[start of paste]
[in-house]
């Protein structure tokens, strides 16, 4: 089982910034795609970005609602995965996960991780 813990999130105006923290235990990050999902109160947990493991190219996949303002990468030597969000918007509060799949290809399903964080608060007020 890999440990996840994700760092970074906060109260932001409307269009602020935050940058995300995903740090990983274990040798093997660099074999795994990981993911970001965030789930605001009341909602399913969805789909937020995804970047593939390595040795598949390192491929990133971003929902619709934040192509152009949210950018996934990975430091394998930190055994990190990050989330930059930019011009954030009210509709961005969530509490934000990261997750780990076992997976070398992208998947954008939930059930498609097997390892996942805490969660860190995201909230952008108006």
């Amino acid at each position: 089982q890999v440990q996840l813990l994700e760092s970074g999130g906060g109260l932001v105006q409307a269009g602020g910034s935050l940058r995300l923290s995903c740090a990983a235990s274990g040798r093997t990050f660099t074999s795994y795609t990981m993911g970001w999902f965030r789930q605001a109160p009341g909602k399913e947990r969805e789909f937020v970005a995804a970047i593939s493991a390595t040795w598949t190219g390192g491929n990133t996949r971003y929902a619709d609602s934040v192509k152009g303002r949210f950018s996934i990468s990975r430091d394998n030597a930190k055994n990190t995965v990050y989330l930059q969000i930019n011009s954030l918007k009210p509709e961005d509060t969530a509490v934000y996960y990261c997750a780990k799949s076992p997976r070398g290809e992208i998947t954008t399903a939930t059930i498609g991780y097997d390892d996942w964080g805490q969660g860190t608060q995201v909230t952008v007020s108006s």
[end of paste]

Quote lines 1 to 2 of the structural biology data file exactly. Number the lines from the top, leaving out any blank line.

[in-house]
């Protein structure tokens, strides 16, 4: 089982910034795609970005609602995965996960991780 813990999130105006923290235990990050999902109160947990493991190219996949303002990468030597969000918007509060799949290809399903964080608060007020 890999440990996840994700760092970074906060109260932001409307269009602020935050940058995300995903740090990983274990040798093997660099074999795994990981993911970001965030789930605001009341909602399913969805789909937020995804970047593939390595040795598949390192491929990133971003929902619709934040192509152009949210950018996934990975430091394998930190055994990190990050989330930059930019011009954030009210509709961005969530509490934000990261997750780990076992997976070398992208998947954008939930059930498609097997390892996942805490969660860190995201909230952008108006």